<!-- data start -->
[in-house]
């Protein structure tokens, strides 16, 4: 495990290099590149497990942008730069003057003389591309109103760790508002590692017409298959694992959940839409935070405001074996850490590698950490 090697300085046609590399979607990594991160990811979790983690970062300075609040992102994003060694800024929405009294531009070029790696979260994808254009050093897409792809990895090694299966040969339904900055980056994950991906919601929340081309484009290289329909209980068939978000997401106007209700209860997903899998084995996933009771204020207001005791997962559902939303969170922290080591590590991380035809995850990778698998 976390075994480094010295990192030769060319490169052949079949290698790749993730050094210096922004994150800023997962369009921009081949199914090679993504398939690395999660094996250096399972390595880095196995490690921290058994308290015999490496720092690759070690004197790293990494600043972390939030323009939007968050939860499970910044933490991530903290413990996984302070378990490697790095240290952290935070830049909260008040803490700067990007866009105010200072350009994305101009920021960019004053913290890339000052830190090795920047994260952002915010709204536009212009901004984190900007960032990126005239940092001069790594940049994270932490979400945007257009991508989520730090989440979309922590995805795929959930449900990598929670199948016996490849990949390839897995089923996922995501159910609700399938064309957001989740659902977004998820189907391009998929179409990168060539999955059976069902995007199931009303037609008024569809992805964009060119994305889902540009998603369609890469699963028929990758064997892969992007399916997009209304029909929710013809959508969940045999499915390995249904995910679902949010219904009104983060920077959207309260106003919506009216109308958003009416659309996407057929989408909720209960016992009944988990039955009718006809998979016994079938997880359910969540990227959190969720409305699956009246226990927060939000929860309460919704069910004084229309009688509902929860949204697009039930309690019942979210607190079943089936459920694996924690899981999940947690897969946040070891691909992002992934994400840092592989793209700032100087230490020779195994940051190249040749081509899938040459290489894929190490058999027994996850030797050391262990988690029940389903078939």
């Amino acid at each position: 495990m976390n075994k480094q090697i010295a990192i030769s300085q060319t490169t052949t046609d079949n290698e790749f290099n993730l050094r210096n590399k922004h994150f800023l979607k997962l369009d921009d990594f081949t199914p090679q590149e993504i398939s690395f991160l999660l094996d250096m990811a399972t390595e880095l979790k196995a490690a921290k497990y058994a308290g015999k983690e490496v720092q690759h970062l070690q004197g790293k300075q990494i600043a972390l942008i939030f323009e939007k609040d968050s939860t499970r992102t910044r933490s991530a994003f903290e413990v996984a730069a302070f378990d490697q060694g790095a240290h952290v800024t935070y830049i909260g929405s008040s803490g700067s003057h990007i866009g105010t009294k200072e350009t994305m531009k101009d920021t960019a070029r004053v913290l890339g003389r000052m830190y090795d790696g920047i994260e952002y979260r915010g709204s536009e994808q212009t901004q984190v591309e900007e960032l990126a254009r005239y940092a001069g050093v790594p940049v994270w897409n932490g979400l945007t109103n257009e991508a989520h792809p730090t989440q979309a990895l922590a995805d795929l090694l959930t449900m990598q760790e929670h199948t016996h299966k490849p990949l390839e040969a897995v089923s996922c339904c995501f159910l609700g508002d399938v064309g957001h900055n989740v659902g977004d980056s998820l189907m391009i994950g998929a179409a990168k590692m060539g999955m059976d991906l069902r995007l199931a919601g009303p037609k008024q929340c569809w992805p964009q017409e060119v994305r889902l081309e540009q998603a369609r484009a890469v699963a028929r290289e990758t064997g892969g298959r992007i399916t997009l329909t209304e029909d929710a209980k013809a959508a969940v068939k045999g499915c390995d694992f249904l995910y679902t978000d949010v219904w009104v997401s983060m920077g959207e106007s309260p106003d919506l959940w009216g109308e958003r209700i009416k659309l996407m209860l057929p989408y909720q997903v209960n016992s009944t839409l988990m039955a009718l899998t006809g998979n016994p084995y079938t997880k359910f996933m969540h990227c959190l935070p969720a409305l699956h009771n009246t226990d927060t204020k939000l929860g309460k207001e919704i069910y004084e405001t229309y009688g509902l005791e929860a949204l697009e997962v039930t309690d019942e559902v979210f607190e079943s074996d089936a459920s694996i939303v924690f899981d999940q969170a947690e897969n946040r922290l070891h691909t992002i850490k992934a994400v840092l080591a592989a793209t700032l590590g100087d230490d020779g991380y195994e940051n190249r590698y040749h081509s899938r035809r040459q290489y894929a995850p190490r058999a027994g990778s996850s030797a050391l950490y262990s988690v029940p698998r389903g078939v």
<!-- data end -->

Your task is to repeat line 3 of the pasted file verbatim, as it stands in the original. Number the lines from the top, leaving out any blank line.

């Amino acid at each position: 495990m976390n075994k480094q090697i010295a990192i030769s300085q060319t490169t052949t046609d079949n290698e790749f290099n993730l050094r210096n590399k922004h994150f800023l979607k997962l369009d921009d990594f081949t199914p090679q590149e993504i398939s690395f991160l999660l094996d250096m990811a399972t390595e880095l979790k196995a490690a921290k497990y058994a308290g015999k983690e490496v720092q690759h970062l070690q004197g790293k300075q990494i600043a972390l942008i939030f323009e939007k609040d968050s939860t499970r992102t910044r933490s991530a994003f903290e413990v996984a730069a302070f378990d490697q060694g790095a240290h952290v800024t935070y830049i909260g929405s008040s803490g700067s003057h990007i866009g105010t009294k200072e350009t994305m531009k101009d920021t960019a070029r004053v913290l890339g003389r000052m830190y090795d790696g920047i994260e952002y979260r915010g709204s536009e994808q212009t901004q984190v591309e900007e960032l990126a254009r005239y940092a001069g050093v790594p940049v994270w897409n932490g979400l945007t109103n257009e991508a989520h792809p730090t989440q979309a990895l922590a995805d795929l090694l959930t449900m990598q760790e929670h199948t016996h299966k490849p990949l390839e040969a897995v089923s996922c339904c995501f159910l609700g508002d399938v064309g957001h900055n989740v659902g977004d980056s998820l189907m391009i994950g998929a179409a990168k590692m060539g999955m059976d991906l069902r995007l199931a919601g009303p037609k008024q929340c569809w992805p964009q017409e060119v994305r889902l081309e540009q998603a369609r484009a890469v699963a028929r290289e990758t064997g892969g298959r992007i399916t997009l329909t209304e029909d929710a209980k013809a959508a969940v068939k045999g499915c390995d694992f249904l995910y679902t978000d949010v219904w009104v997401s983060m920077g959207e106007s309260p106003d919506l959940w009216g109308e958003r209700i009416k659309l996407m209860l057929p989408y909720q997903v209960n016992s009944t839409l988990m039955a009718l899998t006809g998979n016994p084995y079938t997880k359910f996933m969540h990227c959190l935070p969720a409305l699956h009771n009246t226990d927060t204020k939000l929860g309460k207001e919704i069910y004084e405001t229309y009688g509902l005791e929860a949204l697009e997962v039930t309690d019942e559902v979210f607190e079943s074996d089936a459920s694996i939303v924690f899981d999940q969170a947690e897969n946040r922290l070891h691909t992002i850490k992934a994400v840092l080591a592989a793209t700032l590590g100087d230490d020779g991380y195994e940051n190249r590698y040749h081509s899938r035809r040459q290489y894929a995850p190490r058999a027994g990778s996850s030797a050391l950490y262990s988690v029940p698998r389903g078939v």